The Island of Human Nature

Topics: Allegory, William Golding, World War II Pages: 3 (999 words) Published: September 29, 2013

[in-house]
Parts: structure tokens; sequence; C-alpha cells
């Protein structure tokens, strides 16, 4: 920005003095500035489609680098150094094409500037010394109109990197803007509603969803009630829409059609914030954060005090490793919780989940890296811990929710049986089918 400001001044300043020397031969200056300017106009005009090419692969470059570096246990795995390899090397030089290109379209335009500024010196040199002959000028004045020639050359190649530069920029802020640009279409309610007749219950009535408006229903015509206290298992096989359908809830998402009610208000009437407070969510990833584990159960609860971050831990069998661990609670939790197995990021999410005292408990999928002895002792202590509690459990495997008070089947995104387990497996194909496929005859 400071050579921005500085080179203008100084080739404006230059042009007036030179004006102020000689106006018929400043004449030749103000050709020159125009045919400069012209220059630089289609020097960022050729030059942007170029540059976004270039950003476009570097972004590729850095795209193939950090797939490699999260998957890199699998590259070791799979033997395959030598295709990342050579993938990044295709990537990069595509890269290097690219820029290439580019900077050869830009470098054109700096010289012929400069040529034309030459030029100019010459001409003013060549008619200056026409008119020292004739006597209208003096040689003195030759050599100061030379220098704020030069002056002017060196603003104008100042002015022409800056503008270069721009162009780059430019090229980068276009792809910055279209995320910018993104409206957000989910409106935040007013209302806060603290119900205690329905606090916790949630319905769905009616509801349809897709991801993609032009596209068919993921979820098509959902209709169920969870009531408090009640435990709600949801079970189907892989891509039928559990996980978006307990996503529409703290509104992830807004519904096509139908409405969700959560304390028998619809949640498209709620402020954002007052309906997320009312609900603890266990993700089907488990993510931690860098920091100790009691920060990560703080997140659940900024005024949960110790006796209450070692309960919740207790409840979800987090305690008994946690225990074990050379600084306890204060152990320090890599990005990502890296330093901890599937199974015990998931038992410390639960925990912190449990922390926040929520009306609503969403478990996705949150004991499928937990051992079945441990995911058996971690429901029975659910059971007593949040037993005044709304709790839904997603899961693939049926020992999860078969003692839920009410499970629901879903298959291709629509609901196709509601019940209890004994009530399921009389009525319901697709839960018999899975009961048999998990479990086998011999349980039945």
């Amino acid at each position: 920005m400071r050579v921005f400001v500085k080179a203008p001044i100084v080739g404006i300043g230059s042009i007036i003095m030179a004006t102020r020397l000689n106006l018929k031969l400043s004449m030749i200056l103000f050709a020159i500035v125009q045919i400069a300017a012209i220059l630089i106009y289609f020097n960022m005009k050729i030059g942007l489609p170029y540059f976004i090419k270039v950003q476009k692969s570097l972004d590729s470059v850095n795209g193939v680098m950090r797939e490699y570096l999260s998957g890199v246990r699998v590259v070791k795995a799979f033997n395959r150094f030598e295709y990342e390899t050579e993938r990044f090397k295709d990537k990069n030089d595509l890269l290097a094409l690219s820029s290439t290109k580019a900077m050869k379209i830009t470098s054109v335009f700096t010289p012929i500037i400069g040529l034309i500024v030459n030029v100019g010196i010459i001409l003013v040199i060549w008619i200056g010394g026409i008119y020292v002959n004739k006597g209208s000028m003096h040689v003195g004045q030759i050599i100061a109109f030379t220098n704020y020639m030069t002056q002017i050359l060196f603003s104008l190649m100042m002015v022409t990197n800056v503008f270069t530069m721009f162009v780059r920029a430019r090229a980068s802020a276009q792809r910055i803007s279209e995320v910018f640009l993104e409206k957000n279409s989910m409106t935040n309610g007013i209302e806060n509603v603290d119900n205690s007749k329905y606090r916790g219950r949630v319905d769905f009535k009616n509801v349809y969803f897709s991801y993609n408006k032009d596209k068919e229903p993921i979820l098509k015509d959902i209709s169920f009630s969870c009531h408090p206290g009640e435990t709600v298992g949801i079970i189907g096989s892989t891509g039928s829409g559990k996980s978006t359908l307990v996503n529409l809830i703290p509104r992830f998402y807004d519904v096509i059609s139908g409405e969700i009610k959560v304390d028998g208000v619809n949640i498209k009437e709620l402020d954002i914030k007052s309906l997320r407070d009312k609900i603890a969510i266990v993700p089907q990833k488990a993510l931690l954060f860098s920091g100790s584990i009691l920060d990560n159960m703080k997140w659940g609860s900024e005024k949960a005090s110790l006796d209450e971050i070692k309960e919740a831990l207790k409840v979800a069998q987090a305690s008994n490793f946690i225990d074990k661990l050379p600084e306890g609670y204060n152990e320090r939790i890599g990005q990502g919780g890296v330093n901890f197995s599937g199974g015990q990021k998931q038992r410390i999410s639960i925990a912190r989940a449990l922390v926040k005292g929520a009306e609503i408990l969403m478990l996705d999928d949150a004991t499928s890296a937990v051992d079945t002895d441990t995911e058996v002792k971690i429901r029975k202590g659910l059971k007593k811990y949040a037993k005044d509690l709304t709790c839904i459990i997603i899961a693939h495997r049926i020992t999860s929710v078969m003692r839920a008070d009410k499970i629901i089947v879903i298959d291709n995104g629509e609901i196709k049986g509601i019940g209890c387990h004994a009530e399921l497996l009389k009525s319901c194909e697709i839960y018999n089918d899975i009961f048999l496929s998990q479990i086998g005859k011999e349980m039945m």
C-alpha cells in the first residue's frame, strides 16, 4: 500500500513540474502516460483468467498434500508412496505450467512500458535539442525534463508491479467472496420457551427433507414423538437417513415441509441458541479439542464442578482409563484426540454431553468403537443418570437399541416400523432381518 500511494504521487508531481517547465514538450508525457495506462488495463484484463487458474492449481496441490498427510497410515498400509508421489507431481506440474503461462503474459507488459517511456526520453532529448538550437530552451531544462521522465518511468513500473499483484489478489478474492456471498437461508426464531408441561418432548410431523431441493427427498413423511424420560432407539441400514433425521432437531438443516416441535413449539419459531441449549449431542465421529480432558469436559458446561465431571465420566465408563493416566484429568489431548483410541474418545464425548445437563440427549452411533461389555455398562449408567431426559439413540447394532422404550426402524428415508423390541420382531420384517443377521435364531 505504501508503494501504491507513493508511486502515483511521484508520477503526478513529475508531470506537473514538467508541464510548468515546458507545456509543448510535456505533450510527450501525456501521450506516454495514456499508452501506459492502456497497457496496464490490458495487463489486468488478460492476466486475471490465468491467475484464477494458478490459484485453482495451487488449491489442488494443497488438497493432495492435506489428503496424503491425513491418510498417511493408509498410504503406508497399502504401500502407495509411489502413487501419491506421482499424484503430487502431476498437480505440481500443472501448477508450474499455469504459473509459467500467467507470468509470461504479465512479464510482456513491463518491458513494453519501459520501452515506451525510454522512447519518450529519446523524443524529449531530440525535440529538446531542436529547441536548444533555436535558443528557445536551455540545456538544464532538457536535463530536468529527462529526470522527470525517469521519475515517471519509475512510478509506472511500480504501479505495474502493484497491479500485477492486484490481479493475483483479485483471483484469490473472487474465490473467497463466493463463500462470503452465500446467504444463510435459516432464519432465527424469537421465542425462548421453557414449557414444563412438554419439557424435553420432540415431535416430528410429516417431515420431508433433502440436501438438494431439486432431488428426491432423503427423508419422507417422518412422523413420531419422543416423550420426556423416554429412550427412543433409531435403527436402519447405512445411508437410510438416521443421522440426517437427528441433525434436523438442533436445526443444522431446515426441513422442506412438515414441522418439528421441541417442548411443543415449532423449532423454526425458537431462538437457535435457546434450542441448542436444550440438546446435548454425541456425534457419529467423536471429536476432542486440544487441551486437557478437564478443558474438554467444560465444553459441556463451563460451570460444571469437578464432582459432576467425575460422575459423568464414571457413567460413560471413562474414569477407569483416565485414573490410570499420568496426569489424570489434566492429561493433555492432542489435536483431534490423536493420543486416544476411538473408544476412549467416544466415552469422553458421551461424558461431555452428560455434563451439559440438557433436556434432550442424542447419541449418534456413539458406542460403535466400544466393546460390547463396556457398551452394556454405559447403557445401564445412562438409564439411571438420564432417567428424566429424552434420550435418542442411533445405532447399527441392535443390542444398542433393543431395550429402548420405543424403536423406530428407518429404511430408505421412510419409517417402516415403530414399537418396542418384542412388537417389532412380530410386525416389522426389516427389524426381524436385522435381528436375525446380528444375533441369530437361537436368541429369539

When Lord of the Flies was first released, William Golding described the novel's theme in a publicity questionnaire as "an attempt to trace the defects of society back to the defects of human nature." (Kennard) Since the island is a microcosm, Golding uses it to reflect our world and give comments on it and his view of human nature. In the novel a group of children are stranded on an island when their plane crashes. The freedom of having no parents while living in a society that does not enforce rules and laws are eliminated. In this novel William Golding uses the objects, characters, and setting show that what happened in the story is just not a story; they help prove the author’s belief that humankind is savage. Each character signifies an important idea or theme from our world, and the statement he makes about human nature is that mankind will turn savage for supremacy. As the novel is an allegory, each character is symbolized clearly as someone in our society. “Piggy could think. He could go step by step inside that fat head of his, only Piggy was no chief. But Piggy, for all his ludicrous body, had brains (Golding, 71).” Piggy is the scientific and intellectual aspect of society. He is a thinker, philosopher and someone who always advises for good. Similarities to Albert Einstein can also be seen in Piggy, because people did not care that he thought the atomic bomb was a bad weapon just like no one cared about what Piggy said or did. Another main character, Ralph, is like Franklin Roosevelt, who could not stop World War Two from breaking out. He signifies the confused that are always uncertain in the recognition between good and evil: The failure of the island society comes about because of an innate tendency towards violence in the boys. Golding is, then, in opposition to the romantic notion of noble primitives knowing the distinction between good and evil. Human beings are not innately innocent, so human progress is unlikely. (Kennard) When the kids on...
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